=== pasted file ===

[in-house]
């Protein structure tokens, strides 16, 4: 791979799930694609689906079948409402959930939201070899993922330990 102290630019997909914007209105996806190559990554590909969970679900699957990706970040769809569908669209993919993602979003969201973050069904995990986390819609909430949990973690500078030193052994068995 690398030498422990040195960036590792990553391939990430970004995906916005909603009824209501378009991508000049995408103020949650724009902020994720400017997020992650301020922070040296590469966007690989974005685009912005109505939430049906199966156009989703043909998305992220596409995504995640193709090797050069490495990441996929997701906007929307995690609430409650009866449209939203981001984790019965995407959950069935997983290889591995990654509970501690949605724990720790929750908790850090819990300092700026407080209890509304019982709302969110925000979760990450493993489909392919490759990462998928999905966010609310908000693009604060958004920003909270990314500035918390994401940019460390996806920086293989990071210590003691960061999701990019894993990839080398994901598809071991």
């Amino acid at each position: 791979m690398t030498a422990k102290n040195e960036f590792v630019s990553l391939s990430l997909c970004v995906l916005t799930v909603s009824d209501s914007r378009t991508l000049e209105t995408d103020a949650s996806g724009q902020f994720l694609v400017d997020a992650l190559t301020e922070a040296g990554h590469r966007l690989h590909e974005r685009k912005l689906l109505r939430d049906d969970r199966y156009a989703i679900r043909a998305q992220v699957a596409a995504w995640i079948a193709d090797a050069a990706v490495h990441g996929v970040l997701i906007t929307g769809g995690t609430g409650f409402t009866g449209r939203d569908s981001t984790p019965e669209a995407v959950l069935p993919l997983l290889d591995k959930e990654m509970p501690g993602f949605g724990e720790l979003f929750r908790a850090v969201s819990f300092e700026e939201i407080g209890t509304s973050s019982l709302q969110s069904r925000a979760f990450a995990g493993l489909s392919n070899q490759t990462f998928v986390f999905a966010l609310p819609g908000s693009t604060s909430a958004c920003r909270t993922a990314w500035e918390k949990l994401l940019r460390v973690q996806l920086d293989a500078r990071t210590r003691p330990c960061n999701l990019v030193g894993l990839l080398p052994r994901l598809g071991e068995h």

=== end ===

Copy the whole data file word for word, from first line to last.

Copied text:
[in-house]
């Protein structure tokens, strides 16, 4: 791979799930694609689906079948409402959930939201070899993922330990 102290630019997909914007209105996806190559990554590909969970679900699957990706970040769809569908669209993919993602979003969201973050069904995990986390819609909430949990973690500078030193052994068995 690398030498422990040195960036590792990553391939990430970004995906916005909603009824209501378009991508000049995408103020949650724009902020994720400017997020992650301020922070040296590469966007690989974005685009912005109505939430049906199966156009989703043909998305992220596409995504995640193709090797050069490495990441996929997701906007929307995690609430409650009866449209939203981001984790019965995407959950069935997983290889591995990654509970501690949605724990720790929750908790850090819990300092700026407080209890509304019982709302969110925000979760990450493993489909392919490759990462998928999905966010609310908000693009604060958004920003909270990314500035918390994401940019460390996806920086293989990071210590003691960061999701990019894993990839080398994901598809071991």
């Amino acid at each position: 791979m690398t030498a422990k102290n040195e960036f590792v630019s990553l391939s990430l997909c970004v995906l916005t799930v909603s009824d209501s914007r378009t991508l000049e209105t995408d103020a949650s996806g724009q902020f994720l694609v400017d997020a992650l190559t301020e922070a040296g990554h590469r966007l690989h590909e974005r685009k912005l689906l109505r939430d049906d969970r199966y156009a989703i679900r043909a998305q992220v699957a596409a995504w995640i079948a193709d090797a050069a990706v490495h990441g996929v970040l997701i906007t929307g769809g995690t609430g409650f409402t009866g449209r939203d569908s981001t984790p019965e669209a995407v959950l069935p993919l997983l290889d591995k959930e990654m509970p501690g993602f949605g724990e720790l979003f929750r908790a850090v969201s819990f300092e700026e939201i407080g209890t509304s973050s019982l709302q969110s069904r925000a979760f990450a995990g493993l489909s392919n070899q490759t990462f998928v986390f999905a966010l609310p819609g908000s693009t604060s909430a958004c920003r909270t993922a990314w500035e918390k949990l994401l940019r460390v973690q996806l920086d293989a500078r990071t210590r003691p330990c960061n999701l990019v030193g894993l990839l080398p052994r994901l598809g071991e068995h």